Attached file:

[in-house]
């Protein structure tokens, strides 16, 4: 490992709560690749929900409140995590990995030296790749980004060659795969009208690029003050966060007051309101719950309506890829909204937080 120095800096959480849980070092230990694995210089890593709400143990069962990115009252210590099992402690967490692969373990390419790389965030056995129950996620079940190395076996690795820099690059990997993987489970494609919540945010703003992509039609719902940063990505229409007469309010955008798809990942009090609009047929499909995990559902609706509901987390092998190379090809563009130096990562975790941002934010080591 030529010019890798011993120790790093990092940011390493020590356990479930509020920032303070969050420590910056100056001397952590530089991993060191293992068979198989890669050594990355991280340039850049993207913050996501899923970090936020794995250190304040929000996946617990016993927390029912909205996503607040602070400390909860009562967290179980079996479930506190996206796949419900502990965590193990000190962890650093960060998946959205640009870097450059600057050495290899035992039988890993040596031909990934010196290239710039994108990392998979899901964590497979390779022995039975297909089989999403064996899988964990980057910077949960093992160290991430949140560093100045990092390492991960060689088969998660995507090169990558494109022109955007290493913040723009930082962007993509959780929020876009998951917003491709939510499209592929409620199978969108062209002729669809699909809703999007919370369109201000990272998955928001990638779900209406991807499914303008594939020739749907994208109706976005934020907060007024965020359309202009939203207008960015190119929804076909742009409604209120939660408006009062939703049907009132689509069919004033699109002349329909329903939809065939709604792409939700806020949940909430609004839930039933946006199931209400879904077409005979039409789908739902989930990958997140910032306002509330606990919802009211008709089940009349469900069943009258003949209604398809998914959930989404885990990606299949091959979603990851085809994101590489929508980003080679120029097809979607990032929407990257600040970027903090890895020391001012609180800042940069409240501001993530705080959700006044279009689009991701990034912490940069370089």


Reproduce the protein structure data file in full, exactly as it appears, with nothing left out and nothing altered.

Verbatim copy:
[in-house]
């Protein structure tokens, strides 16, 4: 490992709560690749929900409140995590990995030296790749980004060659795969009208690029003050966060007051309101719950309506890829909204937080 120095800096959480849980070092230990694995210089890593709400143990069962990115009252210590099992402690967490692969373990390419790389965030056995129950996620079940190395076996690795820099690059990997993987489970494609919540945010703003992509039609719902940063990505229409007469309010955008798809990942009090609009047929499909995990559902609706509901987390092998190379090809563009130096990562975790941002934010080591 030529010019890798011993120790790093990092940011390493020590356990479930509020920032303070969050420590910056100056001397952590530089991993060191293992068979198989890669050594990355991280340039850049993207913050996501899923970090936020794995250190304040929000996946617990016993927390029912909205996503607040602070400390909860009562967290179980079996479930506190996206796949419900502990965590193990000190962890650093960060998946959205640009870097450059600057050495290899035992039988890993040596031909990934010196290239710039994108990392998979899901964590497979390779022995039975297909089989999403064996899988964990980057910077949960093992160290991430949140560093100045990092390492991960060689088969998660995507090169990558494109022109955007290493913040723009930082962007993509959780929020876009998951917003491709939510499209592929409620199978969108062209002729669809699909809703999007919370369109201000990272998955928001990638779900209406991807499914303008594939020739749907994208109706976005934020907060007024965020359309202009939203207008960015190119929804076909742009409604209120939660408006009062939703049907009132689509069919004033699109002349329909329903939809065939709604792409939700806020949940909430609004839930039933946006199931209400879904077409005979039409789908739902989930990958997140910032306002509330606990919802009211008709089940009349469900069943009258003949209604398809998914959930989404885990990606299949091959979603990851085809994101590489929508980003080679120029097809979607990032929407990257600040970027903090890895020391001012609180800042940069409240501001993530705080959700006044279009689009991701990034912490940069370089």